Friday, July 19, 2024

Lismore flood centre to close

Lismore’s Flood Recovery Centre will officially close its doors today, marking a significant milestone in the city’s almost two years of recovery following the devastating flooding disaster of February 2022.

As the Recovery Centre on Carrington Street stands down, the NSW Reconstruction Authority will stand up and be on hand to provide flood-related assistance from the same location.

Lismore City Council Mayor, Steve Krieg said the centre assisted flood-affected residents and businesses across the Lismore LGA to get back on their feet, adding that the closure was a positive sign that the community was on the road to recovery.

“The Lismore Flood Recovery Centre supported our community in the aftermath of the floods, with the closure marking a new chapter for Lismore,” he said.

“The level of assistance the centre has achieved cannot be underestimated, especially during the weeks and months right after the natural disaster. It was indeed a crucial element in helping our community recover.”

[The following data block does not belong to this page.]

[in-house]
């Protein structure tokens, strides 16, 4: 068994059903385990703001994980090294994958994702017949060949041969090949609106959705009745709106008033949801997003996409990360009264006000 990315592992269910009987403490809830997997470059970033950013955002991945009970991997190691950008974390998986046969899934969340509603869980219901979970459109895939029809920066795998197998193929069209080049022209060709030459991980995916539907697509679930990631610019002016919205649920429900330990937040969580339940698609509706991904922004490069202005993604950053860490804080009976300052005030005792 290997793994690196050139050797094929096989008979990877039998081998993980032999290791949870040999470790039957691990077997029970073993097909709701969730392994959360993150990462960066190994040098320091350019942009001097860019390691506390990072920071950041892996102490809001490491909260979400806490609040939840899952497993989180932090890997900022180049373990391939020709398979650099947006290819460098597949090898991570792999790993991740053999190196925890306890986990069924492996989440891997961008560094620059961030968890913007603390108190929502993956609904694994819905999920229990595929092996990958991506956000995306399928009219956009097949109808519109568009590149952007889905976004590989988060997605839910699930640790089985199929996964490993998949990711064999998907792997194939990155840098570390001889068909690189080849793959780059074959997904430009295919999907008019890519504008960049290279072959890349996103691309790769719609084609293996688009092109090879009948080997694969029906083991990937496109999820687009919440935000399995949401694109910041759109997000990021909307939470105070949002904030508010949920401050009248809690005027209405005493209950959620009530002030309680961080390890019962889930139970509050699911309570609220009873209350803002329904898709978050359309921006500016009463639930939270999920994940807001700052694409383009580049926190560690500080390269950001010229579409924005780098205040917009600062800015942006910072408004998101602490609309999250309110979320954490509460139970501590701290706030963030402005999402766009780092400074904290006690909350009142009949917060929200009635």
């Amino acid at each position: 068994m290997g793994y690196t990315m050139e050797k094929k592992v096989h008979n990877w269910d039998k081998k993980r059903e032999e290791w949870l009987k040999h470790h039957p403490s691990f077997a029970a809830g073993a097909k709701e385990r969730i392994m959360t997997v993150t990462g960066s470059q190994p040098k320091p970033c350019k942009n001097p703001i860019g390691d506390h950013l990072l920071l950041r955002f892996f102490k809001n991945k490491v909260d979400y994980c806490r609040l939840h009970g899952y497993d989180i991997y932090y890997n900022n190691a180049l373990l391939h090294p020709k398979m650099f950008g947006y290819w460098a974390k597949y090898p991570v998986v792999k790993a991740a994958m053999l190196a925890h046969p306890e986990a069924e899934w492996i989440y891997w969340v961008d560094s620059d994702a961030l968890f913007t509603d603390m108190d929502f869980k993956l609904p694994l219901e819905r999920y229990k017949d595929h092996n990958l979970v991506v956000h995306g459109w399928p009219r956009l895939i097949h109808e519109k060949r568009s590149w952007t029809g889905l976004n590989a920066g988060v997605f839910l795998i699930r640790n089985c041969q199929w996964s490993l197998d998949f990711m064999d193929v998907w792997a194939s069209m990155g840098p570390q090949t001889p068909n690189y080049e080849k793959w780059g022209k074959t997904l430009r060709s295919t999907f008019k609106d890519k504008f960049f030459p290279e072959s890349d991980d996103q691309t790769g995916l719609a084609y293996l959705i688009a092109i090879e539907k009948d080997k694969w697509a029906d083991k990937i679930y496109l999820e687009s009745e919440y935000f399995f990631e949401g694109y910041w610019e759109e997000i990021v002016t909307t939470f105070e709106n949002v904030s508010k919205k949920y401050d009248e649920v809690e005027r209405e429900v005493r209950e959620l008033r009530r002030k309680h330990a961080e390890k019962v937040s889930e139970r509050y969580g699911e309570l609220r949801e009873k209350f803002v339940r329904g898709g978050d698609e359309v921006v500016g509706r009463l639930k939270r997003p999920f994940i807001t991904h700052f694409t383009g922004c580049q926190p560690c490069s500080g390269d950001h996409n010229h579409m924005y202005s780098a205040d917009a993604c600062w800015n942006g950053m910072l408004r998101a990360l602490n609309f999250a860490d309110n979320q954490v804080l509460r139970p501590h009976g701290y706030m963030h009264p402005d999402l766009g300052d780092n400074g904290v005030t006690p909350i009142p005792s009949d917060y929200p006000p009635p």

The Mayor also thanked everyone involved in the day-to-day operations of the centre.

“A heartfelt thanks to all who contributed to the Recovery Centre’s operations, from staff and volunteers to the community members who supported and uplifted each other during challenging times,” he said.

The centre offered several critical services for residents and businesses, including grant support, recovery support, emergency accommodation and mental health and well-being services.

The Lismore Recovery Centre was initially located at V Block at Southern Cross University and relocated three times before moving to 14 Carrington Street within the NSW Reconstruction Authority’s offices in November last year.

Council General Manager, Jon Gibbons, a staunch advocate for the Centre’s prolonged operation, said the collaborative effort with other agencies was a fundamental factor in its success.

“Collaborating with the NSW Reconstruction Authority and the unwavering support from our staff and volunteers have been pivotal,” he said.

“The centre was the longest-standing Recovery Centre in the region, a testament to our commitment to helping our community recover.”

The centre requested more than 1,700 GIVIT vouchers on behalf of the community, which, when successful, were distributed to various needs, the Council said. Some of these needs included 121 beds, 203 white goods and over 200 vouchers for essentials like petrol, groceries and hardware supplies.

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